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Shakespeare & Beyond

The "American Nectar": William Hughes's hot chocolate

With January well underway, we’re delighted to share a toasty treasure from the Folger’s collections: an early modern recipe—and a wealth of information about its origins—for hot chocolate. Hot chocolate, brought to Europe and Britain from the Americas, was hugely successful in the early modern period, and it hasn’t lost its appeal since.

This begins a series of posts on early modern recipes from the Folger vaults, each associated with a well-known chef or food influencer, that we’ll be sharing in the months ahead. Four of the recipes, including this one, have been developed by Marissa Nicosia, based on a recipe from the Folger archives; Nicosia is an Assistant Professor of English at Penn State Abington and author of the blog Cooking in the Archives: Updating Early Modern Recipes (1600-1800) in a Modern Kitchenwhere you can find even more information about these adaptations. A fifth recipe, associated with Hercules, a chef kept in slavery by George and Martha Washington, is by Michael Twitty, the James Beard award-winning author of The Cooking Gene: A Journey through African American Culinary History in the Old South.

When pirate botanist William Hughes wrote about his adventures with plants in the Americas, he devoted an entire section of his book The American Physitian (1672) to “The Cacao Nut Tree,” which he distinguished from all other American plants. Hughes paid particular attention to the properties and the preparation of chocolate. In the opening of the section “Of the making of Chocolate into Drink,” he calls the beverage “the American Nectar.”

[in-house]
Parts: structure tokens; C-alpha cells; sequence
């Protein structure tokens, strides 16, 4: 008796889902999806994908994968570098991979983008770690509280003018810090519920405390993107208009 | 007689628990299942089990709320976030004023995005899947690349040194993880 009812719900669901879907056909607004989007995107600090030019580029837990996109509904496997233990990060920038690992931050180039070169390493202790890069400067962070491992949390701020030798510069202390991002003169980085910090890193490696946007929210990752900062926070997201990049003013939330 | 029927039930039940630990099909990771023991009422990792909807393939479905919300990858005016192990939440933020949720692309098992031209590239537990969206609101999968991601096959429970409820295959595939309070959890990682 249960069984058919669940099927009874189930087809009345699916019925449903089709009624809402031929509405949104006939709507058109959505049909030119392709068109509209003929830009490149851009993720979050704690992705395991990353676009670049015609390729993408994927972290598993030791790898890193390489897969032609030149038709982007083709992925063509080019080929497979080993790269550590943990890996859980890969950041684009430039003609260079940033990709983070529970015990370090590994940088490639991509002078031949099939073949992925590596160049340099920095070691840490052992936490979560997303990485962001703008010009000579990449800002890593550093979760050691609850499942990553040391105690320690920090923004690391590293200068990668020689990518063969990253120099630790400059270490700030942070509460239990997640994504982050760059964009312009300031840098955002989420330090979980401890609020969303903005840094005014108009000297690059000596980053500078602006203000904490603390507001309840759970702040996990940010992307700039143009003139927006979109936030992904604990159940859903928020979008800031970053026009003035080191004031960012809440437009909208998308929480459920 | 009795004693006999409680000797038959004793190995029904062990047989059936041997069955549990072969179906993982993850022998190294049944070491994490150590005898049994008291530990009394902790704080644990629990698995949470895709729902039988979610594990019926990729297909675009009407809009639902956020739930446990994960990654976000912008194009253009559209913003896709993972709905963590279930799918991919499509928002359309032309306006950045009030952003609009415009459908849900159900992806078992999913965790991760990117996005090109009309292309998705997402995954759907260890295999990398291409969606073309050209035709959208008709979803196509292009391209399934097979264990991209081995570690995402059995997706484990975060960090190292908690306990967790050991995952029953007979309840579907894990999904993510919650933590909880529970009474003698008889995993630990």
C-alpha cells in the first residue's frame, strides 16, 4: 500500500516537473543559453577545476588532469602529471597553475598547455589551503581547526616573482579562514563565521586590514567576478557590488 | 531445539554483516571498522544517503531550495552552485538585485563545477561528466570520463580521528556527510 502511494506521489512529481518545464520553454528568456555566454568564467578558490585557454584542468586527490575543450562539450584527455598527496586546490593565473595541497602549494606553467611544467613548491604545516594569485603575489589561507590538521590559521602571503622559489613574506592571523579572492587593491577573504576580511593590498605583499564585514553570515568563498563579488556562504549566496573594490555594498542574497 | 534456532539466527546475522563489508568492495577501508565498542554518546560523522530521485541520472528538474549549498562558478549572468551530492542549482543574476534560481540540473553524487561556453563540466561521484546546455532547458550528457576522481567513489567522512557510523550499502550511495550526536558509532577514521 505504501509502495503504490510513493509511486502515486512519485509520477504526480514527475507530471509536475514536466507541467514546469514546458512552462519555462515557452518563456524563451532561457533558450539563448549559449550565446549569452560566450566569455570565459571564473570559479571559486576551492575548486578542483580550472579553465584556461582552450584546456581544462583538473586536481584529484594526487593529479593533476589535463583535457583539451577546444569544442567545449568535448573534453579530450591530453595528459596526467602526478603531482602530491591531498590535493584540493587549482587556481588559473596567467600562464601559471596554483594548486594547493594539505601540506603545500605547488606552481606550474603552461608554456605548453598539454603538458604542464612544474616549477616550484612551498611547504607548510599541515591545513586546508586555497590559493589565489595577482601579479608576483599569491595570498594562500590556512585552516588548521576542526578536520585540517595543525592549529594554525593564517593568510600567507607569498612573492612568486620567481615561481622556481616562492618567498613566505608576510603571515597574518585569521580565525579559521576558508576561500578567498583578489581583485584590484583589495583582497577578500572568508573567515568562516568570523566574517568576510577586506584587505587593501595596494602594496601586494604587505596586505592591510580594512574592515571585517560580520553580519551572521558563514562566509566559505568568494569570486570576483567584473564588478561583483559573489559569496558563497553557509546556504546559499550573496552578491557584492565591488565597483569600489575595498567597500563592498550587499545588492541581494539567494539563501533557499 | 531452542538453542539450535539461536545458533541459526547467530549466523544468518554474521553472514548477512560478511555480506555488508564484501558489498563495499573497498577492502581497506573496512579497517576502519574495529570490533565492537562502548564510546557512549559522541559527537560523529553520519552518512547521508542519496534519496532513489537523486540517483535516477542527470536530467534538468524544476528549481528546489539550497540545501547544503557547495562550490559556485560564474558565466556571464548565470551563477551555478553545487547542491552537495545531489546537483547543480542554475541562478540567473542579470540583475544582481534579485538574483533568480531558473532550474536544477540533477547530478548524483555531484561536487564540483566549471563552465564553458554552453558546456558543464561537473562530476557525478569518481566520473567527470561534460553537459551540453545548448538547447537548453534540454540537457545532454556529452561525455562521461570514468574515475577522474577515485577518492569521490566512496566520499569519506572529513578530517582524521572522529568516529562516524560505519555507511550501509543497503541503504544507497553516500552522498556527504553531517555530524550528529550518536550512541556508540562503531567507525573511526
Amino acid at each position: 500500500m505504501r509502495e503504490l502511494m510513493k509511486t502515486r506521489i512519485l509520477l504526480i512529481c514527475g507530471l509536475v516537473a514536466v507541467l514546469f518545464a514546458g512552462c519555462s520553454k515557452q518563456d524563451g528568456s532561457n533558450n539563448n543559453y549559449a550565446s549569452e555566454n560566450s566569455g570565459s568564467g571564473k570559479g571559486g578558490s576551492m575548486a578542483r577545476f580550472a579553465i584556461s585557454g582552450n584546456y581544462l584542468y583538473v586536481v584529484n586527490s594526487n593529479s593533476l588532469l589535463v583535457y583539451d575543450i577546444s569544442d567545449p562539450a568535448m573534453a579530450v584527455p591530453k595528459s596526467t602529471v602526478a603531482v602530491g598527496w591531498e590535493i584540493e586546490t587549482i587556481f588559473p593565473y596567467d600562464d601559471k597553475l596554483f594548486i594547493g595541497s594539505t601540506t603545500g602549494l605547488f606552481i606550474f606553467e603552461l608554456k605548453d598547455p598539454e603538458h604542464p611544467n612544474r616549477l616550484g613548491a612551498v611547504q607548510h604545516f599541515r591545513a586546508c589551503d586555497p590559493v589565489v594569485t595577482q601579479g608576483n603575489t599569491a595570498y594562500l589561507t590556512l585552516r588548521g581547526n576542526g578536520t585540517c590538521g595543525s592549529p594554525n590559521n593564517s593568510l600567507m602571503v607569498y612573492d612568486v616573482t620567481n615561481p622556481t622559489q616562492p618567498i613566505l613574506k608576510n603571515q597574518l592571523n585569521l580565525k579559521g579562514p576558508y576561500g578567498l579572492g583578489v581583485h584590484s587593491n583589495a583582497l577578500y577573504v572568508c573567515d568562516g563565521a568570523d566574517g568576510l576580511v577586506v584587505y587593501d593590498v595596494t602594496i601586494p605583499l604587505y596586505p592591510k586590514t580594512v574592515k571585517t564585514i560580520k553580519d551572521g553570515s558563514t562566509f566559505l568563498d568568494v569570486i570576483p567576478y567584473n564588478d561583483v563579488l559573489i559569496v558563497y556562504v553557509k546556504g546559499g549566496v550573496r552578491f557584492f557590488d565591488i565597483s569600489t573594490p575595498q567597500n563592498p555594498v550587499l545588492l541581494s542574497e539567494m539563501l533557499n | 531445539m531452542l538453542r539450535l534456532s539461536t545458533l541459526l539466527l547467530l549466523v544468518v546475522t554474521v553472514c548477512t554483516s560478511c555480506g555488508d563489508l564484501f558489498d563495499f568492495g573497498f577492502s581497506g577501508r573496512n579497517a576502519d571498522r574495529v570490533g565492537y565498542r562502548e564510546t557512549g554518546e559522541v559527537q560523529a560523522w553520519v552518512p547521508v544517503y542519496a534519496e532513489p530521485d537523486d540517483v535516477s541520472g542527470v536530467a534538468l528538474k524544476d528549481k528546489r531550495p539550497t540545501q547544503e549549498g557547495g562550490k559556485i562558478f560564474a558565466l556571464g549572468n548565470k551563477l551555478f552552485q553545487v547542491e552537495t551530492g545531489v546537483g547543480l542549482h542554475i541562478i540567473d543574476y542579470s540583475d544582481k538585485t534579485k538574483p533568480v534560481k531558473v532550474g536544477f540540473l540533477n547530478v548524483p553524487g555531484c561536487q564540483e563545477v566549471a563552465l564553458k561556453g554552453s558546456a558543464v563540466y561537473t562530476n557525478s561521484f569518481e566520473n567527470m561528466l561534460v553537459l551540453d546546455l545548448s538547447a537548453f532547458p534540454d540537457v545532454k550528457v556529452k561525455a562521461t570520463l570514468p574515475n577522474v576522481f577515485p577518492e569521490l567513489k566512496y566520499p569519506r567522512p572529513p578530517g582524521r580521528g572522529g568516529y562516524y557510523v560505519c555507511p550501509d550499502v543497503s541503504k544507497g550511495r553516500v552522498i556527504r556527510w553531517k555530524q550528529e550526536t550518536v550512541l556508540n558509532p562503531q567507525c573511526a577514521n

[…] Warme chocolademelk werd gezien als Amerikaanse nectar. […]

Merkwaardig (week 3) | — January 20, 2019

[…] about the hot chocolate recipe and need to give it a try, the Folger people have got you covered. Head over to their blog, make a few cups, and spend a few minutes exploring a few of their other […]

Hot chocolate. The Columbian Exchange. And pirates. | History Tech — January 28, 2019

I do something like this when I make hot chocolate … but I add peppermint oil… just a drop. MMMMMM…..

bonnie jay — February 1, 2019

I do something like this when I make hot chocolate … but I use cashew milk and I add a drop of peppermint oil… MMMMMM…..

bonnie jay — February 1, 2019

[…] the great hunt for the perfect seed cake began! Instead of turning to printed sources as I did for Hughes’s Hot Chocolate, May’s Brisket, and Woolley’s Marmalade, I dove into recipe […]

Seed cake inspired by Thomas Tusser - Shakespeare & Beyond — March 12, 2019